Tuesday, 16 April 2019

The Symbolism Of Notre-Dame Burning






My thoughts on the burning of Notre-Dame Cathedral:


Transcript



There's an old legend in Britain which tells the story of a Scottish king called Robert The Bruce, sitting in a small hut, or cave, the legend changes, but at any rate he was on the run from the English and hiding in the cave he sat watching a spider. The Bruce was tired of losing, tired of being on the run. And as he watched the spider he noticed that the spider was struggling as well. The spider was trying to attach one cord of its web to a more distant section of the cave roof but couldn't reach. So it swung back and forth building up momentum until it eventually managed to attach the web and so had a good foundation to build on.

 The Bruce took from this a moral lesson in Will and determination, never give up.

 As Bruce sat in the cave watching the spider the French had recently finished construction on Notre Dame cathedral which took them 100 years, like the spider they never gave up. 

 But what energized them? where did the will and determination come from? in an era before cranes, modern construction equipment and electronic devices the scale of Notre Dame beggars belief. Why did they do it?

 In Spenglerian terms medieval Europe was spring time for European civilization, like a seed which had been planted, watered and fertilized, all of the component parts needed were in place for a new life, or new civilization to burst through the earth and, well, Be.

 Cantebury Cathedral, Notre Dame, Cologne and Chartres Cathedral were all completed within a hundred years of each other. Around, give or take, 800 years ago from now. So what we see is that at this particular era in time European Christian civilization was beginning to express itself, we were knowing who we were within this paradigm which was primarily spiritual. We had entered the cultural era.

In this time of intense activity we see the groundwork being laid for what will become the greatest civilization in human history. The plant is bursting through the soil. There's no self doubt here, no relativism or confusion.

 What's being forged is the moral, artistic and metaphysical architecture that will inform what it means to be a European as we've understood it through history. Or what some, mainly German philosophers would call Faustian Civilization. But the tragedy of Faust was that he sold his soul for material greatness, and we see European man selling his for material greatness through the Enlightenment. 

 The civilization changes, what was once small but deep and spiritual, through science and materialism, becomes wide, expansive, but shallow.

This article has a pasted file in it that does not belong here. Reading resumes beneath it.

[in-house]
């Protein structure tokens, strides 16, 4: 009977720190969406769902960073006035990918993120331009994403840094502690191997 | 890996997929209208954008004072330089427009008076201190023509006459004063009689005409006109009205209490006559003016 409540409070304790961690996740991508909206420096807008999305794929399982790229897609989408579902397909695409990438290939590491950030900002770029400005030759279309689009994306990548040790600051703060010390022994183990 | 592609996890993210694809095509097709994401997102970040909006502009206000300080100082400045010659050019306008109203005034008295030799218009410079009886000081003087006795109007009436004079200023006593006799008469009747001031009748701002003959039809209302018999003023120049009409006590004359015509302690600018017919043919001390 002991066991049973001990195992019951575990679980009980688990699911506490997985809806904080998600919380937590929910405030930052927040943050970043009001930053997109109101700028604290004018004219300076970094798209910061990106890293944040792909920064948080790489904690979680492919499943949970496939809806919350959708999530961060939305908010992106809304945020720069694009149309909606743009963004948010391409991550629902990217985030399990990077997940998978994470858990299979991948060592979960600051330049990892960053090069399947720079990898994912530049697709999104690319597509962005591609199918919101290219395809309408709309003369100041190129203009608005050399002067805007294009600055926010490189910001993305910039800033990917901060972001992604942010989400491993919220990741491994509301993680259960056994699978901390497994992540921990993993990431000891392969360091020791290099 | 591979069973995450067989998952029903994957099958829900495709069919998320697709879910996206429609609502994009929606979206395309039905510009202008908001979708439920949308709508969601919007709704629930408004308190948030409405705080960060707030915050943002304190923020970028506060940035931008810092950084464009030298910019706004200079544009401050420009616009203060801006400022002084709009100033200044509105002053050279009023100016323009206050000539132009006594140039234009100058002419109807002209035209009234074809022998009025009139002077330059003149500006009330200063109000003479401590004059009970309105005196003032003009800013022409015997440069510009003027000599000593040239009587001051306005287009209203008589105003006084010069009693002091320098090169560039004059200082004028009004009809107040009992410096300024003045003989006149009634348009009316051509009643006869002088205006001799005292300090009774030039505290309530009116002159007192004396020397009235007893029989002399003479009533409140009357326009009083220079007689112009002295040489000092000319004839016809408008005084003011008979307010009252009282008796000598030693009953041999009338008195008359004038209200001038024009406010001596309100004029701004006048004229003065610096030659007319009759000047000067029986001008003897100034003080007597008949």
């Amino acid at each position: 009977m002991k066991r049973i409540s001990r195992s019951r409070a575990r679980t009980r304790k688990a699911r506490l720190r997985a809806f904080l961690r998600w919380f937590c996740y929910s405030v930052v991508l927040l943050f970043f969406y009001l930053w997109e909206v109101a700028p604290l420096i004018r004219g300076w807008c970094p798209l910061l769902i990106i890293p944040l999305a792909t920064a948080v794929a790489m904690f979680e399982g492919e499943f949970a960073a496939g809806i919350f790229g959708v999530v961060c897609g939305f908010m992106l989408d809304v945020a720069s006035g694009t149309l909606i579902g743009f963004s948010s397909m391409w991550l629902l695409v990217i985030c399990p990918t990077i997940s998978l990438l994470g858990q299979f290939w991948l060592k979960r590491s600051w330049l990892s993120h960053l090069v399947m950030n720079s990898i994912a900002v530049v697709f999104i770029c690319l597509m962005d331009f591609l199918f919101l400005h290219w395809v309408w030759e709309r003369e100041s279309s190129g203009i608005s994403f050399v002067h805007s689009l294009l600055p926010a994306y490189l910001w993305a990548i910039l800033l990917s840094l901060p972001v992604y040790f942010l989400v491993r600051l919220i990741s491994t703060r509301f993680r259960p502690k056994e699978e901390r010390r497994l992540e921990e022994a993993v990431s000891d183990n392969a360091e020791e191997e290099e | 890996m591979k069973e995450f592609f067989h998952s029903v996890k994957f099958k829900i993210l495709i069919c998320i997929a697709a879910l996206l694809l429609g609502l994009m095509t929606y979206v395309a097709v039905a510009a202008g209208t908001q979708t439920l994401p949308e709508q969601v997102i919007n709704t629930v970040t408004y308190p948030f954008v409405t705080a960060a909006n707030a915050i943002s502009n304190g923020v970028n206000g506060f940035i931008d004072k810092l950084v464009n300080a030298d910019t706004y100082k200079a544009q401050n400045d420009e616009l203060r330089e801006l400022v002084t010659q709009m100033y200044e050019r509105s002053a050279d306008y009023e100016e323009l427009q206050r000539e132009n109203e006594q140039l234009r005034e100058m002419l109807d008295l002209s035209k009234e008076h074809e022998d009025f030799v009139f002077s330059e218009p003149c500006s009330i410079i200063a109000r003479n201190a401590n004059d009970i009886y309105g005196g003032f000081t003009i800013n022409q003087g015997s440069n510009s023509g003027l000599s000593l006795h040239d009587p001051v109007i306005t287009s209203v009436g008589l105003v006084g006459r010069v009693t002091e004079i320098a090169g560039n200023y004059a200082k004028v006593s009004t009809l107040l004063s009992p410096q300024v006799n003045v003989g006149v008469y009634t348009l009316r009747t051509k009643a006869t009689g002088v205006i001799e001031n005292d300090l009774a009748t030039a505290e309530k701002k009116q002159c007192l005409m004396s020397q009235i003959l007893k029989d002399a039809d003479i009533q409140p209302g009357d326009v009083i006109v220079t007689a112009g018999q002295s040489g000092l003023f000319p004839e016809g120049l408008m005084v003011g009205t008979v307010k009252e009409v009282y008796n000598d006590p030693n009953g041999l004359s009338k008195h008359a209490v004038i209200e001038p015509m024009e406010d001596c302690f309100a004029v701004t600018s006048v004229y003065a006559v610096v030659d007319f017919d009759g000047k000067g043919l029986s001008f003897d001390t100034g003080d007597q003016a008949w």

Western civilization has become so wide and shallow that we see it breaking apart and disintegrating before our very eyes, like a sheet of ice on a lake.

 But there's a cruel irony here, scientific brilliance has allowed Europeans to maintain and protect buildings and art from the earlier, more dynamic period. So our people have an illusion of permanence, but the problem with that is we're long past the spring and heading into deep winter. The plant has bloomed and now all that remains is decay, parasites and rot.

 I saw Richard Spencer remark on Twitter that Notre Dame had burnt but the monuments to modernism and Neo Liberalism still survive, but just take a moment to consider one of the most prominent in France:


Notice that the entire purpose of the structure is to tell the world that it has absolutely nothing at its core, just a void, just emptiness.

 At the centre of a cathedral lies the eternal and spiritual manifesting in the material world, but when you sell your soul to materialism and science what you get back in return is a void, just like Faust.

What we refer to now in modern times as culture is a mixture modernist garbage and what remains from our own culture phase of civilization, the illusion of permanence is that while something Notre Dame still exists nothing too fundamental can change, these buildings act as security blankets keeping a nervous child warm. And when one iconic touchstone of European identity goes up in flames there's the horror and realisation that absolutely everything has changed.

 I have no doubt the French authorities will repair Notre Dame, build a new spire, use the most sophisticated technology to rebuild it. But all that means is that Globalism's Mass Man can wander around an artifact munching Big Macs for another few centuries. 

 What I want to see is the European spirit reforged, the seed planted again.











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